The political scientist John Callaghan has devised four demographic socio-economic categories to define the electoral coalition that is currently available to social-democratic parties. Firstly, there are ‘traditionalist’ working-class voters who emphasise material solidarity, traditional forms of collectivism, and the defence of political institutions such as the welfare state. For these voters, class-based social movements such as trade unions still matter.

Next in Callaghan’s schema come ‘modernist’ voters: they place a high premium on individual achievement and aspiration made possible by material economic growth and improvements in living standards. They are broadly sympathetic to the ‘consumerist’ agenda of politics emphasising material prosperity: higher government spending and any rise in personal taxation are viewed warily.

The third group are ‘post-materialist’ voters: they prioritise quality of life, and emphasise ecological concerns such as the climate change transition and environmental sustainability as key political imperatives. Many of these voters are ‘cash-rich’ but ‘time-poor’, although increasingly, younger ‘post-materialist’ voters have a more precarious existence because of rising housing costs and debts incurred in higher education. This group certainly appear to favour greater freedom from paid work.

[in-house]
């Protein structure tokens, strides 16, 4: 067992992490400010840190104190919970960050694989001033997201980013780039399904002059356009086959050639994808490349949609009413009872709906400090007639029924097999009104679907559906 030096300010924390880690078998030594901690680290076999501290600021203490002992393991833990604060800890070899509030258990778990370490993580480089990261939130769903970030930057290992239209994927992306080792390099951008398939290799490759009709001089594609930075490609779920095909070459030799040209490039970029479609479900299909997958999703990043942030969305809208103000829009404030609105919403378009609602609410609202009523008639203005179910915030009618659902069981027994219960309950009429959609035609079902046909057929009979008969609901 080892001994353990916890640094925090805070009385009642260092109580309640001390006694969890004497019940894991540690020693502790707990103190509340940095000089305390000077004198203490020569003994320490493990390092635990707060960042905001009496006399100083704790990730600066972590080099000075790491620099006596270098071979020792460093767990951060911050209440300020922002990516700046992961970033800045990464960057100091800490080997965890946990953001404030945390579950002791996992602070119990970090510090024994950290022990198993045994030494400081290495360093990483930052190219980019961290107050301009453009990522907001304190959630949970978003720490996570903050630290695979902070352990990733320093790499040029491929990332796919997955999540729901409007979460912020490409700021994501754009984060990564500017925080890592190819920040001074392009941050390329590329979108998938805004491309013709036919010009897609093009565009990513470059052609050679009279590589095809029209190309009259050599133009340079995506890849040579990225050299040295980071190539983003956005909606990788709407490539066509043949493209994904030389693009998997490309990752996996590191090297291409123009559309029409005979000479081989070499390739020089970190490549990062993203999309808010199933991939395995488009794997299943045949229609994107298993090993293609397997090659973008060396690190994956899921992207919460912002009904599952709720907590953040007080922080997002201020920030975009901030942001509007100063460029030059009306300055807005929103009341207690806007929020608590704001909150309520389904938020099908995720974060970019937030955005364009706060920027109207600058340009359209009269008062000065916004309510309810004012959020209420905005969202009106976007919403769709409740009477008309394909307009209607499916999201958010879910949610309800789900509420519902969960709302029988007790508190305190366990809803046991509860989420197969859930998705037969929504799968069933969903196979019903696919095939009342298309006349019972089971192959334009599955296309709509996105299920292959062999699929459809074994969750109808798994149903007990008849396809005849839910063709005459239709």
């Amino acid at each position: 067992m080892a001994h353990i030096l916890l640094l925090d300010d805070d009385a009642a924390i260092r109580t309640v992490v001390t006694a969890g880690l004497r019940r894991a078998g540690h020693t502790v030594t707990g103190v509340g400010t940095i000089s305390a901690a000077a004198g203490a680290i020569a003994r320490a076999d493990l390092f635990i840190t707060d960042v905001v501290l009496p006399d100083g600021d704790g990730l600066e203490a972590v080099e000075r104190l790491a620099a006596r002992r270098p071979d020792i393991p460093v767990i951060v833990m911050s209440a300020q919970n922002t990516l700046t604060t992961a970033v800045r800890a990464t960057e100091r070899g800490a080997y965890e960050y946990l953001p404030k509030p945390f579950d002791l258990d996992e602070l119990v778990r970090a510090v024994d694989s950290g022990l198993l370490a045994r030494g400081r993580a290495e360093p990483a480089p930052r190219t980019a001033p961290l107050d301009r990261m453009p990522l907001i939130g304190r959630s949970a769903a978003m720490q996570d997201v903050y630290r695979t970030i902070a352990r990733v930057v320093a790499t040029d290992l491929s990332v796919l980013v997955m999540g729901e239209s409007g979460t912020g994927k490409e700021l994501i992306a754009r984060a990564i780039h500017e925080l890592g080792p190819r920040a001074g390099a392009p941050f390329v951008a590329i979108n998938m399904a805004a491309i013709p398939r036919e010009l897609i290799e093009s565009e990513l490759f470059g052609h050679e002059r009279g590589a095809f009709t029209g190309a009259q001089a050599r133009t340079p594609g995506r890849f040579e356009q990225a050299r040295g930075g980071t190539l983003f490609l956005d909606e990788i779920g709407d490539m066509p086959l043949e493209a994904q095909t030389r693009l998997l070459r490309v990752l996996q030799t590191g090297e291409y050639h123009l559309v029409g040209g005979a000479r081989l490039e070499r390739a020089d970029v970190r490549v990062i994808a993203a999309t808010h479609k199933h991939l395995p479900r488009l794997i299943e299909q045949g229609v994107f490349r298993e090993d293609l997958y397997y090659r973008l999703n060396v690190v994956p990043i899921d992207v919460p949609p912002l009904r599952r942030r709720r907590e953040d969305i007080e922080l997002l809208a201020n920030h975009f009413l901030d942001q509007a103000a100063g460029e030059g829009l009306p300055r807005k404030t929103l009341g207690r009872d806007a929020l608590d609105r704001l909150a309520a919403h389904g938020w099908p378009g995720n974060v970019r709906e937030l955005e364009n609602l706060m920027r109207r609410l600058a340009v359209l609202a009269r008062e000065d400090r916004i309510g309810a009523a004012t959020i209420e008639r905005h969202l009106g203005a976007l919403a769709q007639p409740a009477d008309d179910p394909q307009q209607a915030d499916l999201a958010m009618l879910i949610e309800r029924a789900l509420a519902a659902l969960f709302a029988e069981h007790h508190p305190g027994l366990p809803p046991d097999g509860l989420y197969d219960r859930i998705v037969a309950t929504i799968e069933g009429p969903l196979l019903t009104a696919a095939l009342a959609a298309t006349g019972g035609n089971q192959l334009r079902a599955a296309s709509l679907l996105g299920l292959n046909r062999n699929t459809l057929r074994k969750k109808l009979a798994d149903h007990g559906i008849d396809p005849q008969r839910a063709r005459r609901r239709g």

The final group in Callaghan’s framework are ‘hedonistic post-modernist’ voters: they are libertarian ‘pleasure-seekers’ who emphasise the importance of civil liberties and personal freedom. They are often ‘anti-statist’, and particularly drawn to the potential gains of new technology. These voters instinctively dislike paternalism and want greater freedom to govern their own lives.

Given the disparate nature of this electoral coalition potentially spanning ‘modernist’, ‘materialist’, ‘post-materialist’, and ‘post-modernist’ voters, it is hardly surprising that some commentators have alighted on the Universal Basic Income (UBI) as the policy solution to the contemporary social democratic dilemma. To be sure, there are numerous objections that can be raised to the UBI: a basic income does not guarantee income security for the very poorest citizens; the cost of UBI may be prohibitively high; the basic income may distract from the core issue of how to recreate effective social security across the population, and may well reinforce existing gender inequalities. And of course, the political constraints on a UBI remain formidable. It seems highly unlikely that adopting UBI would have had a transformative impact on the fortunes of the SPD in last week’s German elections.